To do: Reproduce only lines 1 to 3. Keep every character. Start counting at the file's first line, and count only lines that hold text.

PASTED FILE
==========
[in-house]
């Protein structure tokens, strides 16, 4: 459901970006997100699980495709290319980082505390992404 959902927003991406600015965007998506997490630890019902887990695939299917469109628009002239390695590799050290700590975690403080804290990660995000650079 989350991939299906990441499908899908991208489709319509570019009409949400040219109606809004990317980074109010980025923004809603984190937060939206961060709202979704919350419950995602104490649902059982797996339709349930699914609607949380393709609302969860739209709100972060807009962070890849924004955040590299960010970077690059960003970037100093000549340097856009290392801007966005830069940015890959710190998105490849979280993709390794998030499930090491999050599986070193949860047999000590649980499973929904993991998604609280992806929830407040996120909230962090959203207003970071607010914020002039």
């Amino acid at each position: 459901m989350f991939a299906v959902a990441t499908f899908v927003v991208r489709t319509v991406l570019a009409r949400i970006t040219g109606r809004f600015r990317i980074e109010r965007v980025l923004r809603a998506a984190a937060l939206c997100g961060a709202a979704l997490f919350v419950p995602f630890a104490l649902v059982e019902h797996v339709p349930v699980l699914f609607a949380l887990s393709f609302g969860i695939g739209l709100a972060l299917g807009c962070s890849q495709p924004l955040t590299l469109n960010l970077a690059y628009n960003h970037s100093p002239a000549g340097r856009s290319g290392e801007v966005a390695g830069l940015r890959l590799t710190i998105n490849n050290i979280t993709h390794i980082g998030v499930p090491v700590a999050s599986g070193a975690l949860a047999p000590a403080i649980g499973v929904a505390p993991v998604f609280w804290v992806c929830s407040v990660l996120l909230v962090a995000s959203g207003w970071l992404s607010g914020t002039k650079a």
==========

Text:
[in-house]
């Protein structure tokens, strides 16, 4: 459901970006997100699980495709290319980082505390992404 959902927003991406600015965007998506997490630890019902887990695939299917469109628009002239390695590799050290700590975690403080804290990660995000650079 989350991939299906990441499908899908991208489709319509570019009409949400040219109606809004990317980074109010980025923004809603984190937060939206961060709202979704919350419950995602104490649902059982797996339709349930699914609607949380393709609302969860739209709100972060807009962070890849924004955040590299960010970077690059960003970037100093000549340097856009290392801007966005830069940015890959710190998105490849979280993709390794998030499930090491999050599986070193949860047999000590649980499973929904993991998604609280992806929830407040996120909230962090959203207003970071607010914020002039």
């Amino acid at each position: 459901m989350f991939a299906v959902a990441t499908f899908v927003v991208r489709t319509v991406l570019a009409r949400i970006t040219g109606r809004f600015r990317i980074e109010r965007v980025l923004r809603a998506a984190a937060l939206c997100g961060a709202a979704l997490f919350v419950p995602f630890a104490l649902v059982e019902h797996v339709p349930v699980l699914f609607a949380l887990s393709f609302g969860i695939g739209l709100a972060l299917g807009c962070s890849q495709p924004l955040t590299l469109n960010l970077a690059y628009n960003h970037s100093p002239a000549g340097r856009s290319g290392e801007v966005a390695g830069l940015r890959l590799t710190i998105n490849n050290i979280t993709h390794i980082g998030v499930p090491v700590a999050s599986g070193a975690l949860a047999p000590a403080i649980g499973v929904a505390p993991v998604f609280w804290v992806c929830s407040v990660l996120l909230v962090a995000s959203g207003w970071l992404s607010g914020t002039k650079a």